BE-BOP JAZZ IS THE KEY FOR SAX FANATIC
Just like you can’t teach an old dog new tricks, don’t expect saxophonist Joe Marillo to leap onto the pop-jazz bandwagon simply because it happens to be the hottest form of jazz in town right now.
Ever since he heard his first Charlie Parker record 30 years ago, Marillo, 50, has been an ardent student of be-bop, which reached maturity in the late 1950s in the hands of “cool” New York jazzmen like Al Cohn and Stan Getz.
And he’s not about to change styles now, even though he acknowledges that he could be making considerably more money--and landing a lot more gigs--if he did. (He’s playing at Chuck’s Steak House in La Jolla on Sundays and will be at the Our Place Lounge in the Miki-San restaurant tonight and Saturday.)
“Sure, I could play pop-jazz and be working six nights a week at the top jazz nightclubs in town,” Marillo said. “But making money isn’t my life’s desire.
“I’m a lot more concerned with realizing my dream of becoming a polished improviser, which is what be-bop is all about. And that’s a continual learning process that will never end.
“So as long as I have a place to play, a place to practice my music, I’m content--even if it’s only one night a week. And aside from playing live, I’m constantly seeking out new avenues to share my creativity--and my love of be-bop--with others.”
Marillo’s devotion goes a lot further than playing a mix of originals and old Wayne Shorter, Stan Getz and John Coltrane standards at Chuck’s each Sunday night with his 6-month-old Joe Marillo Jazz Quartet. The band features his brother Tony on drums, Joe Azzarello on piano, and Tom Azzarello on stand-up bass.
Each weekday afternoon for the last two years, Marillo has been teaching be-bop theory, harmony and composition at La Jolla Music, a private music school on Girard Avenue.
Since the end of February, Marillo has been preaching the gospel of be-bop in yet another way: as talent coordinator for a Monday night series of concerts at the Jazz Mine Record and Book Store on Pearl Street, featuring such local mainstays as guitarists Steve O’Connor and Peter Sprague and the Padres’ pitcher-cum-guitarist Eric Show.
“To me, be-bop is a lot more interesting than pop-jazz,” Marillo said. “With be-bop, the whole idea is improvisation, with different rhythm patterns, time signatures and tempos.
“You never play a song the same way twice; you’re constantly challenging both the listener and yourself. Pop-jazz, on the other hand, is built around one simple rhythm and only a couple of chords--and since you’re always at the mercy of either the dance floor or the Top 40 listener, that challenge just isn’t there.
“Be-bop lets you create, lets you experiment. And even though most people who come out to the nightclubs prefer the more accessible pop-jazz, there are still people out there who want to hear something different, who want to be surprised.
“And it’s this class of listeners--the more serious jazz fans--whom I’m aiming my music at.”
Marillo was born and raised in Niagara Falls, N.Y., and didn’t become seriously interested in music until he was 20.
“That’s when I heard my first Charlie Parker record,” Marillo said, “and immediately got turned on. It’s a strange thing--who knows why we like certain types of music. All I know, to this day, is that something about Parker’s sound, his ideas, his saxophone, really got to me, and before long I was buying every Parker record I could find.”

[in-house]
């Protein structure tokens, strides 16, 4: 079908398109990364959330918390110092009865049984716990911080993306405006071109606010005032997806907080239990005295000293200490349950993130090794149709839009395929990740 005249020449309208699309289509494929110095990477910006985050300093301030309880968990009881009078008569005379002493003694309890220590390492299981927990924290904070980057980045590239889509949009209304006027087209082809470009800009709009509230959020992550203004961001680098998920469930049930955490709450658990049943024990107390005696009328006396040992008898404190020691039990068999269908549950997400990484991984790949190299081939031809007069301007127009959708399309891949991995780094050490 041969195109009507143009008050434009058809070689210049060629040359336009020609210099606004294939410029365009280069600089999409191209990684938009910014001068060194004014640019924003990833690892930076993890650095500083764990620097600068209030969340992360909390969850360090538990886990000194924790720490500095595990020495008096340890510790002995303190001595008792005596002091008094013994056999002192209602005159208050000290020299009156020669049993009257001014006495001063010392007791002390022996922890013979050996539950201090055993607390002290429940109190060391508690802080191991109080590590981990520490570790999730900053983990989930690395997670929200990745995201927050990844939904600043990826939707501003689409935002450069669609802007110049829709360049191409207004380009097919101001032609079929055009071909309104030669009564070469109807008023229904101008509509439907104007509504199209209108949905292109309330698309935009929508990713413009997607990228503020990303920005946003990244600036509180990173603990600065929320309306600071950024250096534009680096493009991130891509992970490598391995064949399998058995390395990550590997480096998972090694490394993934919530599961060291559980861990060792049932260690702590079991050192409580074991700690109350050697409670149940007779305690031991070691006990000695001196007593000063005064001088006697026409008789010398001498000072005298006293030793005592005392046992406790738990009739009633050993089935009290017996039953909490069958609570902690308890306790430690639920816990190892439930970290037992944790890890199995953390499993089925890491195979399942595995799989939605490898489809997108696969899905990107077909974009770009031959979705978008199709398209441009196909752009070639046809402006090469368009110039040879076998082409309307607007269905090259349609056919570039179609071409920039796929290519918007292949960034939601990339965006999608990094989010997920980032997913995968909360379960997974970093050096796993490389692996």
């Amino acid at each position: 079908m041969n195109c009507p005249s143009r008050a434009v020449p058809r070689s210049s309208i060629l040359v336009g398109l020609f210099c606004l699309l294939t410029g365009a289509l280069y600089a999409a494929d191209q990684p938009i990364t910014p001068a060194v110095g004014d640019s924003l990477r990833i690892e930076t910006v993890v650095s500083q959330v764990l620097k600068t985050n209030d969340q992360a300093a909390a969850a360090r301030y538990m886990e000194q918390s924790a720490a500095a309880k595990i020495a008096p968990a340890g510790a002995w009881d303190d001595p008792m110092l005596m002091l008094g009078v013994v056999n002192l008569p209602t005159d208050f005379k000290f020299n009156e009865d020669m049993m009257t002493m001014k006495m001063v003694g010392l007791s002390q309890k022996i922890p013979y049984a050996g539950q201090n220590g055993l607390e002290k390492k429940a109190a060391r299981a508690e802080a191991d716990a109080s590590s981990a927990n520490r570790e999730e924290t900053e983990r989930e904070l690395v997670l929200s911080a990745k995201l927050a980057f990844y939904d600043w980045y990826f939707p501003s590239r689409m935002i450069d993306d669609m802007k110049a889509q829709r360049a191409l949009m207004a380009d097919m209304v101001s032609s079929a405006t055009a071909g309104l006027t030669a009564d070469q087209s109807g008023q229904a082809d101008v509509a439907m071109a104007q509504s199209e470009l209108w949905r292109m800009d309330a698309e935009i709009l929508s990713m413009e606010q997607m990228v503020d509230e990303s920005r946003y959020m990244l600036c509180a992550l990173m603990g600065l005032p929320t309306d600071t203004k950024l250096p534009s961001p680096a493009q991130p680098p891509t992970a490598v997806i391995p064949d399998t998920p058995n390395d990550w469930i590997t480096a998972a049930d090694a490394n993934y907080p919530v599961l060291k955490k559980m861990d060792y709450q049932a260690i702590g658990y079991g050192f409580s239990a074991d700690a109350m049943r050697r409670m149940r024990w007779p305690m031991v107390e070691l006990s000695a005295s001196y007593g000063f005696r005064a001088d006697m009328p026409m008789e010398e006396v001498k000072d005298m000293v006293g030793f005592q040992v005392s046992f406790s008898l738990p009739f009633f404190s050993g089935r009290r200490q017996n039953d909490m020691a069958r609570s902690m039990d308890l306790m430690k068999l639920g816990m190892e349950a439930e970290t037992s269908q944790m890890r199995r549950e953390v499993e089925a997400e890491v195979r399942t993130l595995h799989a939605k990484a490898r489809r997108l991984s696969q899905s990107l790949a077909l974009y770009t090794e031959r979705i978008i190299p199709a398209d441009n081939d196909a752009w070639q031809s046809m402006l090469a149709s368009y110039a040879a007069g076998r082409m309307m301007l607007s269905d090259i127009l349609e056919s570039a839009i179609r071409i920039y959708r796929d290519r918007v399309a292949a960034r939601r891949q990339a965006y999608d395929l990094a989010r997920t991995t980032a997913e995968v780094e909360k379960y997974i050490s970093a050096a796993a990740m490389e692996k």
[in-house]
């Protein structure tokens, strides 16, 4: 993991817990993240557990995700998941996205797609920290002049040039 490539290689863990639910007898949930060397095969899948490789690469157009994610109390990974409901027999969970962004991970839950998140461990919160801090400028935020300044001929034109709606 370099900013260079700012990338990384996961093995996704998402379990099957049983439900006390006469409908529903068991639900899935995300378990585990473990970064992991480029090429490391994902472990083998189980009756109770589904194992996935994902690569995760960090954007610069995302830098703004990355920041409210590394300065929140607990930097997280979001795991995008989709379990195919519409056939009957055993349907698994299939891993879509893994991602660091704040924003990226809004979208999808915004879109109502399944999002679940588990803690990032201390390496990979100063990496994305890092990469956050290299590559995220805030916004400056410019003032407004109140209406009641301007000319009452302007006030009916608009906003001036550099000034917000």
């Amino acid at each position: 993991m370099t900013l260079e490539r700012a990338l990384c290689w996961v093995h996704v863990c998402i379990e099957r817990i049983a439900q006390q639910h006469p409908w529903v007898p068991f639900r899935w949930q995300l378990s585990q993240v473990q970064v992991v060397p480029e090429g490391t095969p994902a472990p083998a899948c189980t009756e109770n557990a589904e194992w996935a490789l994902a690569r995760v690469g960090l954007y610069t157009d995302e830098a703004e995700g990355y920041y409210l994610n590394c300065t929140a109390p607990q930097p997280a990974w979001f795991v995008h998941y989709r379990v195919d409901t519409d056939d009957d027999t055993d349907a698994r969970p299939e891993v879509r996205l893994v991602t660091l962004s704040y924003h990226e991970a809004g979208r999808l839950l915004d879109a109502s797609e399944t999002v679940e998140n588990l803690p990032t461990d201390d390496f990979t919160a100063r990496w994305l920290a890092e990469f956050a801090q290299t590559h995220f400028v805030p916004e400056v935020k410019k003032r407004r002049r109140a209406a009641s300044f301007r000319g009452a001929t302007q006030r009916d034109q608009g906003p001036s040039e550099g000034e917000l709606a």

Believing imitation to be the sincerest form of flattery, Marillo promptly took up the saxophone himself so he could reproduce “those very same, wonderful sounds.”
After completing a two-year hitch with the Army in 1955, he enrolled in the Berkeley School of Music in Boston for a more serious study of jazz--and the saxophone.
For several years in the late 1950s, he played professionally with a show band in Atlantic City. By 1960, he had relocated to Las Vegas, and for the next decade played with the show bands at the Riviera, the Sands and the Tropicana.
“Eventually, though, I grew very tired and bored of having to play the same thing every night,” Marillo said. “So 14 years ago, I moved to San Diego with the intention of establishing myself on the local nightclub scene, and that’s what I’ve been doing ever since.”
Marillo has always managed to involve himself in many aspects of the business as well.
In 1972, he started the San Diego Society for the Preservation of Jazz, and a year later he had launched a highly successful jazz concert series at the Catamaran Hotel on Mission Bay, bringing to town Getz, Sarah Vaughan, Dizzy Gillespie and Stanley Turrentine.
Since then, he has played--and helped book--virtually every other jazz club in San Diego, including Chuck’s, Elario’s, Humphrey’s and the Blue Parrot.
Marillo said that the local pop-jazz musicians like Hollis Gentry and Ella Ruth Piggee, who are the ones filling the clubs, have also helped further the cause of be-bop.
“Pop-jazz has really opened up people’s ears to jazz music,” he said. “And once people find they like pop-jazz, they’re more likely to give other forms of jazz, like be-bop, a chance.
“And the more people who listen to be-bop, at least once, the greater chance we have of hanging on to at least some of those listeners and thus building up our own audience.”
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